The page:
By Jessie Yount | The Innovation Institute, a La Palma-based incubator with a Newport Beach lab owned by five nonprofit health systems, is springing into action to solve COVID-19 challenges.
Amid the pandemic, “we’ve seen strategic innovation catapult to the forefront, no longer in the shadows, and we’ve doubled down to expedite projects that can directly impact and improve the health crisis we are in today,” said Joe Randolph, president and chief executive of The Innovation Institute.
The institute has developed a closed circuit ventilator valve that is compatible with mechanical ventilators. The Baywin Closed Circuit Valve was designed to limit the release of infectious particles and reduce the risk of ventilator-associated pneumonia in patients with underlying health conditions, according to Randolph.
About 3,000 to 5,000 closed circuit valves will be shipped to four health systems including a large academic center in Southern California by the second week of May.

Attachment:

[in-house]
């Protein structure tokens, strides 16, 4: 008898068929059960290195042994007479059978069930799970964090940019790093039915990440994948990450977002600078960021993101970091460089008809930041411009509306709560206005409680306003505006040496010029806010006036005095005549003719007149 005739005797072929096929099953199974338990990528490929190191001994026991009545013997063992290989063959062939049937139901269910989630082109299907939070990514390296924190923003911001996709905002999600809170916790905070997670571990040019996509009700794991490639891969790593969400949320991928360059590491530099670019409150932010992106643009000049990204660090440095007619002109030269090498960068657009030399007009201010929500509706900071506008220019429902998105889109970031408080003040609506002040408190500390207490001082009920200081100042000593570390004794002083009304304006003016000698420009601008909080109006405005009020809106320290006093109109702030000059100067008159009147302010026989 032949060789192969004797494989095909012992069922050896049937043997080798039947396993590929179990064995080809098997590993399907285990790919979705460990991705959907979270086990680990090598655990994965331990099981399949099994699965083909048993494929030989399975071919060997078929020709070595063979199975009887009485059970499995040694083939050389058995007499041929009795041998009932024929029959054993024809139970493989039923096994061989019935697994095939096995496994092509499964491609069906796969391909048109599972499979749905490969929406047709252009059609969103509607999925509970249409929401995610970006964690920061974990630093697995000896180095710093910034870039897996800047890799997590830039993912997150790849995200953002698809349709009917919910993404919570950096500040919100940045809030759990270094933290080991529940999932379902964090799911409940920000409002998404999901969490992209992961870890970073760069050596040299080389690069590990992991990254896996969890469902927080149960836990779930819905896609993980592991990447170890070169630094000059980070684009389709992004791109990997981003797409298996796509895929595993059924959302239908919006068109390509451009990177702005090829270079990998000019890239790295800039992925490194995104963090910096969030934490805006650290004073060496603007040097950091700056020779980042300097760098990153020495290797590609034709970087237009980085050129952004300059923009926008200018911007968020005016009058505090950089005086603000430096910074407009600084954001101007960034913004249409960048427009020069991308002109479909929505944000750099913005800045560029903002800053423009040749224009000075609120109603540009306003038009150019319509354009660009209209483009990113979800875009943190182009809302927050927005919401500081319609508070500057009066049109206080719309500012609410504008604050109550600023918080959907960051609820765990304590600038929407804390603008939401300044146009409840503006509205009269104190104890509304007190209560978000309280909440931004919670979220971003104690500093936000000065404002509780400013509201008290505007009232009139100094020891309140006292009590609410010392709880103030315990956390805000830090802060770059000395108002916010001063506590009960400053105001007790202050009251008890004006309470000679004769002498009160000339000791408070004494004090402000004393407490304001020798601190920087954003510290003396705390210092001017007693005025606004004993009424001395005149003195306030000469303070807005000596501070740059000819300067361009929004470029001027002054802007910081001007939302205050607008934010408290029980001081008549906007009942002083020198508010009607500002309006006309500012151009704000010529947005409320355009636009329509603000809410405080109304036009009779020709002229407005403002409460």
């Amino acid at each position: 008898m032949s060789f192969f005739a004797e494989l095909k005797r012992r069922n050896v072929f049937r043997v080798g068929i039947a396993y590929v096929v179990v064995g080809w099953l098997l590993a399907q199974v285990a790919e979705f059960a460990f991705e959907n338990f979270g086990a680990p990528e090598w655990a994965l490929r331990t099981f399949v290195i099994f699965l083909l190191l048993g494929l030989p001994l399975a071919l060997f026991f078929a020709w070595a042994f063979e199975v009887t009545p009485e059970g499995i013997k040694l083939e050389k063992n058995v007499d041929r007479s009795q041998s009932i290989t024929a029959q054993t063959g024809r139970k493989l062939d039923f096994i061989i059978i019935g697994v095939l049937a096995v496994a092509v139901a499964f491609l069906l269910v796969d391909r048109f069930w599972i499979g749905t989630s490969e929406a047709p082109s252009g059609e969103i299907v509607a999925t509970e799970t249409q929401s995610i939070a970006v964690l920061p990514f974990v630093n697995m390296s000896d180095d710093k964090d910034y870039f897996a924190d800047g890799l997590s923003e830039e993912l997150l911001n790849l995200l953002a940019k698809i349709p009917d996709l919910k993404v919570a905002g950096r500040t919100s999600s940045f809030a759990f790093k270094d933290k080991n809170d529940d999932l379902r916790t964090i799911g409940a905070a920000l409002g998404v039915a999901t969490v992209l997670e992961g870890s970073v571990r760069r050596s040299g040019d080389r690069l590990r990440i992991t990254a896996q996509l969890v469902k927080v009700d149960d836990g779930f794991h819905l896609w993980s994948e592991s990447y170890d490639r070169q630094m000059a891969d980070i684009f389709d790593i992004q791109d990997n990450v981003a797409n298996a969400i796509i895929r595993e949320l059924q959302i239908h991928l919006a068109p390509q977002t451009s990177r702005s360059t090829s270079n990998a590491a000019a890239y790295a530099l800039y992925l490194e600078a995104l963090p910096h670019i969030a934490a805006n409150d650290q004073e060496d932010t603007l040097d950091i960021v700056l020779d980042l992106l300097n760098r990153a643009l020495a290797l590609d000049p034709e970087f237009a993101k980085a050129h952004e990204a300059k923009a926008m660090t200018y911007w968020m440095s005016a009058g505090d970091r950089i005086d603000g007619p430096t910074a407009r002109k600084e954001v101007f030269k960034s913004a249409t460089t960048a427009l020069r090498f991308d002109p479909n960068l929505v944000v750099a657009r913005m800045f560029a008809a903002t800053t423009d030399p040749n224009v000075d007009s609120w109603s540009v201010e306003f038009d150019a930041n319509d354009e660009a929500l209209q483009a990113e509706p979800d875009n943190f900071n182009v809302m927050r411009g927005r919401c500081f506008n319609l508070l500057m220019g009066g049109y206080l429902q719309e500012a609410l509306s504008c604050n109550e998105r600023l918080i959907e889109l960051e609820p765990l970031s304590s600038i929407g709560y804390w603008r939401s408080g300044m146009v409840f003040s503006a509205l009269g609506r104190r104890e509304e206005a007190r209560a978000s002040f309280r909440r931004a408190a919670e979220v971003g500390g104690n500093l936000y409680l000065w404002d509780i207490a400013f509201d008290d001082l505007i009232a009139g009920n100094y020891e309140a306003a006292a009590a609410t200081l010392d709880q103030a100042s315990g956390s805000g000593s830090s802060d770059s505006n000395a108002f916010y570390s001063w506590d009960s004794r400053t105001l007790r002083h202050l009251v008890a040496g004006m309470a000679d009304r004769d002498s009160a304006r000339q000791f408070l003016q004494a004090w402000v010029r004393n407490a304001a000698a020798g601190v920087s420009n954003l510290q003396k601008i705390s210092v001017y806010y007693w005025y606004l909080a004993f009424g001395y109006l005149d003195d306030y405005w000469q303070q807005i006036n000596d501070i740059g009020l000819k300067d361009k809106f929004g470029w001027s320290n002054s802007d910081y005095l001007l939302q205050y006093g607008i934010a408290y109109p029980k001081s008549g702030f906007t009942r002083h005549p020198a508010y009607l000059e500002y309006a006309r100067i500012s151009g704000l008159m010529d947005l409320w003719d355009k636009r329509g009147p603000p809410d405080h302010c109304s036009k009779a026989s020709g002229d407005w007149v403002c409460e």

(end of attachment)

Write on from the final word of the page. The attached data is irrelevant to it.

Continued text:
Other efforts split between the Innovation Institute and Innovation Lab include:
- Developing a clothing sterilization device that is designed to kill viruses and pathogens on the spot. The product is in early stages of development; a timeline for the project hasn’t been disclosed.
- Sourcing personal protective equipment (PPE) such as face masks, face shields, beds and ventilators via portfolio companies and their connections.
- Two portfolio companies, FutureSense LLC and InHealth Strategies, are looking to develop a solution to help clinicians manage distress and cope with loss while on the job.
- Leveraging the Innovation Institute’s software platform and online portal to mine innovative ideas from frontline workers.
Randolph added, “Often times, a burning platform will ignite ingenuity and innovation. We are certain that this effort will result in many new products, processes, and solutions that can be brought to market and shared with others.”
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Published by Orange County Business Journal